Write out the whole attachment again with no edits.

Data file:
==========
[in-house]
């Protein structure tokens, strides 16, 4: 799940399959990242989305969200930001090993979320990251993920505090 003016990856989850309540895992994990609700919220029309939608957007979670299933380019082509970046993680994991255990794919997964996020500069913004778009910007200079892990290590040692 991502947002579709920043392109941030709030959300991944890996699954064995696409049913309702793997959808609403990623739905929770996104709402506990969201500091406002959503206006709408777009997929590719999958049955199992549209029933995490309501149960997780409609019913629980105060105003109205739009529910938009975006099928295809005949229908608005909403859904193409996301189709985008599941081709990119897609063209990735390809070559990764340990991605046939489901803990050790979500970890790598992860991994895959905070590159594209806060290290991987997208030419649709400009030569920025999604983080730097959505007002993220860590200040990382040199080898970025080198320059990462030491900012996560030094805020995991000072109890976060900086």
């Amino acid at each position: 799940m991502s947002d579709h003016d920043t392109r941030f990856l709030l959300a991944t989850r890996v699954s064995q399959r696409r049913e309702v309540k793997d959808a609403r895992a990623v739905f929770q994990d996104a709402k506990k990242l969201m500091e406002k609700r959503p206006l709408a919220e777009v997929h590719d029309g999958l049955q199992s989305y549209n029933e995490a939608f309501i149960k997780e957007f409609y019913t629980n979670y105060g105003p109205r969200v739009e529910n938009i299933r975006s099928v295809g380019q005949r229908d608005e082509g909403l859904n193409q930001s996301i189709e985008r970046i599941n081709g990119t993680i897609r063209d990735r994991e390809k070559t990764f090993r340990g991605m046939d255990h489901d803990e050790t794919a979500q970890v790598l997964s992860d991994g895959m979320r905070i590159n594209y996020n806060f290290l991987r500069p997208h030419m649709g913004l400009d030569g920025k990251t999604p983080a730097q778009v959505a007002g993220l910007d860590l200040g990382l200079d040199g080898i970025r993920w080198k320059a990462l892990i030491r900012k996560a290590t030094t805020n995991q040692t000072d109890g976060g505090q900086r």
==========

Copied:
[in-house]
């Protein structure tokens, strides 16, 4: 799940399959990242989305969200930001090993979320990251993920505090 003016990856989850309540895992994990609700919220029309939608957007979670299933380019082509970046993680994991255990794919997964996020500069913004778009910007200079892990290590040692 991502947002579709920043392109941030709030959300991944890996699954064995696409049913309702793997959808609403990623739905929770996104709402506990969201500091406002959503206006709408777009997929590719999958049955199992549209029933995490309501149960997780409609019913629980105060105003109205739009529910938009975006099928295809005949229908608005909403859904193409996301189709985008599941081709990119897609063209990735390809070559990764340990991605046939489901803990050790979500970890790598992860991994895959905070590159594209806060290290991987997208030419649709400009030569920025999604983080730097959505007002993220860590200040990382040199080898970025080198320059990462030491900012996560030094805020995991000072109890976060900086």
């Amino acid at each position: 799940m991502s947002d579709h003016d920043t392109r941030f990856l709030l959300a991944t989850r890996v699954s064995q399959r696409r049913e309702v309540k793997d959808a609403r895992a990623v739905f929770q994990d996104a709402k506990k990242l969201m500091e406002k609700r959503p206006l709408a919220e777009v997929h590719d029309g999958l049955q199992s989305y549209n029933e995490a939608f309501i149960k997780e957007f409609y019913t629980n979670y105060g105003p109205r969200v739009e529910n938009i299933r975006s099928v295809g380019q005949r229908d608005e082509g909403l859904n193409q930001s996301i189709e985008r970046i599941n081709g990119t993680i897609r063209d990735r994991e390809k070559t990764f090993r340990g991605m046939d255990h489901d803990e050790t794919a979500q970890v790598l997964s992860d991994g895959m979320r905070i590159n594209y996020n806060f290290l991987r500069p997208h030419m649709g913004l400009d030569g920025k990251t999604p983080a730097q778009v959505a007002g993220l910007d860590l200040g990382l200079d040199g080898i970025r993920w080198k320059a990462l892990i030491r900012k996560a290590t030094t805020n995991q040692t000072d109890g976060g505090q900086r």